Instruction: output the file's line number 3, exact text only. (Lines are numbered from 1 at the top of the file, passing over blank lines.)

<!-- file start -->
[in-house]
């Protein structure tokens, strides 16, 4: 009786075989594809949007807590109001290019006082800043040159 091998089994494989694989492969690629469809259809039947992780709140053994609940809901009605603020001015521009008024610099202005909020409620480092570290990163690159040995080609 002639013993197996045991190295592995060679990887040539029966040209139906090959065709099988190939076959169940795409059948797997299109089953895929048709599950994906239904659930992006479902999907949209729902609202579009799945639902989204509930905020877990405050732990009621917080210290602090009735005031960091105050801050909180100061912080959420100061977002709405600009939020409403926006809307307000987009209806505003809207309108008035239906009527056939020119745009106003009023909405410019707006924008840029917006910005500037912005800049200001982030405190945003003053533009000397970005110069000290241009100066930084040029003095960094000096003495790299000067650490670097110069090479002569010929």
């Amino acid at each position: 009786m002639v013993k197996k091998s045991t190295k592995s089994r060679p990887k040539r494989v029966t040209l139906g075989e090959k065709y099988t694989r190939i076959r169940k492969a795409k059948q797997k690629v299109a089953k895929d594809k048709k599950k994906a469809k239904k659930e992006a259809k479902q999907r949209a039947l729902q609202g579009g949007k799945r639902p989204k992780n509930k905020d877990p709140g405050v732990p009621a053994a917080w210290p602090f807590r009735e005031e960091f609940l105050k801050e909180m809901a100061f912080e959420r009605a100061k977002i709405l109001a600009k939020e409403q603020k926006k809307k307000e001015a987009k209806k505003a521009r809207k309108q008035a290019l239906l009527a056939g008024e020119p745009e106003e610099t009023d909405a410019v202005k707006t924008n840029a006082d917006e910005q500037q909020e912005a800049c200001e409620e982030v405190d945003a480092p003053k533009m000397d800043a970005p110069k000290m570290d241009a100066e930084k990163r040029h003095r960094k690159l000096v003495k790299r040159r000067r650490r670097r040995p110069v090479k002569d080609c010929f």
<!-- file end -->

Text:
């Amino acid at each position: 009786m002639v013993k197996k091998s045991t190295k592995s089994r060679p990887k040539r494989v029966t040209l139906g075989e090959k065709y099988t694989r190939i076959r169940k492969a795409k059948q797997k690629v299109a089953k895929d594809k048709k599950k994906a469809k239904k659930e992006a259809k479902q999907r949209a039947l729902q609202g579009g949007k799945r639902p989204k992780n509930k905020d877990p709140g405050v732990p009621a053994a917080w210290p602090f807590r009735e005031e960091f609940l105050k801050e909180m809901a100061f912080e959420r009605a100061k977002i709405l109001a600009k939020e409403q603020k926006k809307k307000e001015a987009k209806k505003a521009r809207k309108q008035a290019l239906l009527a056939g008024e020119p745009e106003e610099t009023d909405a410019v202005k707006t924008n840029a006082d917006e910005q500037q909020e912005a800049c200001e409620e982030v405190d945003a480092p003053k533009m000397d800043a970005p110069k000290m570290d241009a100066e930084k990163r040029h003095r960094k690159l000096v003495k790299r040159r000067r650490r670097r040995p110069v090479k002569d080609c010929f």